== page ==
Two days after the earthquake, an immediate concern was how to care for people in the open field and how to reach out to populations in need. One crucial factor was how to get information to help communities recover from the impact of the earthquake and prevent possible epidemics. NAN also continue monitoring with Global collaborated research team funded by Japan Science Technology so that reached out to NAN to help set up information systems to make rapid health assessment and gather more information to prevent outbreaks. To collaborate in real time with Nepali nurses who conduct the surveillance, the Tool kit is customized for health coordination mechanism/development by incorporating the WHO guidelines and application. The most critical challenge is data collection to generate reasonable information that can be used in predicting whether something is likely to occur. Our interest lies in collecting information on the items from the view of public health and nursing including culture, lifestyle and perception. It is developed as an open tool kit that can easily provide APIs (application programming interface) for integration with others as well as provide APIs for data integration and data sharing with other health sectors, MoHP and WHO.
Nursing Association of Nepal (NAN) sent nurse teams to affected areas such as: Sindhupalchowk (Thulobhotang, Chautara, Melamchi), Jiri, Dhading, Nuwakot, Sankhu, Bhaktapur, Harishiddhi, Sitapaila, Ramkot, Macchegaon, and White Gumba to bring medicine, rice, food, clothes, water, soup and distributed these to the affected areas.
The study drew on a combination of quantitative and qualitative data supported by case study. Traditional paper and telephone method for data collection took more time than the smartphone application due to accessibility. To solve this problem, we developed new application collaborated with the local NPO and company. As a result, it enables communication in real time and supplies relevant information. The mobile application collected data and shelter information such as location and timestamps, geo-tagged photos, and specific questionnaire with location information by the geotagging function. The Cloud service works as a one-stop platform at which all of the data and information of the epidemiological data can be accessed. The Cloud infrastructure with flexible extensibility, within the provided financial resources and further development and expansion along social change, should be used. This system development and action engagement process was designed to engage local nurse in the quality improvement process.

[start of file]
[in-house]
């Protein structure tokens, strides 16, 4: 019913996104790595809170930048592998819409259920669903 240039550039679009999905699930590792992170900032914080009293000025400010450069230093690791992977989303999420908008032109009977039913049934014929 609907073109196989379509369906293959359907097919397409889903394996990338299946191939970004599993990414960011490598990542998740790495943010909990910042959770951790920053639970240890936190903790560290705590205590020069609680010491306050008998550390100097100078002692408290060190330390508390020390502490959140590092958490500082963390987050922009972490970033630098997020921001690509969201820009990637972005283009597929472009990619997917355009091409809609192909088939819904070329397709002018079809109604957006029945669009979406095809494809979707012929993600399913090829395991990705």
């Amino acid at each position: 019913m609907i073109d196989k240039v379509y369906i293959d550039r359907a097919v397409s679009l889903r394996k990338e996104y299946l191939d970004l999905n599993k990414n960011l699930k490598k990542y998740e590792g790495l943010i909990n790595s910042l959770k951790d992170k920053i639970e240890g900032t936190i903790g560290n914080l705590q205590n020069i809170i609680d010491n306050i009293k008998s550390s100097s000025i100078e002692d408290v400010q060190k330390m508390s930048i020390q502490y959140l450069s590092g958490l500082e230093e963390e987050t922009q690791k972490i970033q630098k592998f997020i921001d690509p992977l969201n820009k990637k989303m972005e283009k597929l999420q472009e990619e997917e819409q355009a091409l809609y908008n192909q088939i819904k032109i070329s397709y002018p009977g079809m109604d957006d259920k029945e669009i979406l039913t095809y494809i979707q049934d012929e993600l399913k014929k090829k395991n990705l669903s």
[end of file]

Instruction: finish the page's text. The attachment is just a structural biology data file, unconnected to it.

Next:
Through engaging practitioners in research, care improved, the quality of reporting changed, nurses response flexibly and nursing association was provided with information. This study showed that identifying shared information and engaging domestic community nurses and stakeholders in practical activity to achieve this goal can bring about sustained community health improvement. The government and donor who supported and guided the study as partners now have a basis to apply reconstruction of the results. They are closer to their goals of consolidating data into one database where data can be analyzed automatically. Meanwhile, this study shows the needs for domestic health professionals like community health nurses to take urgent steps to make available information more intelligible and develop a sustainable network to ensure that no one is left behind in disaster risk reduction.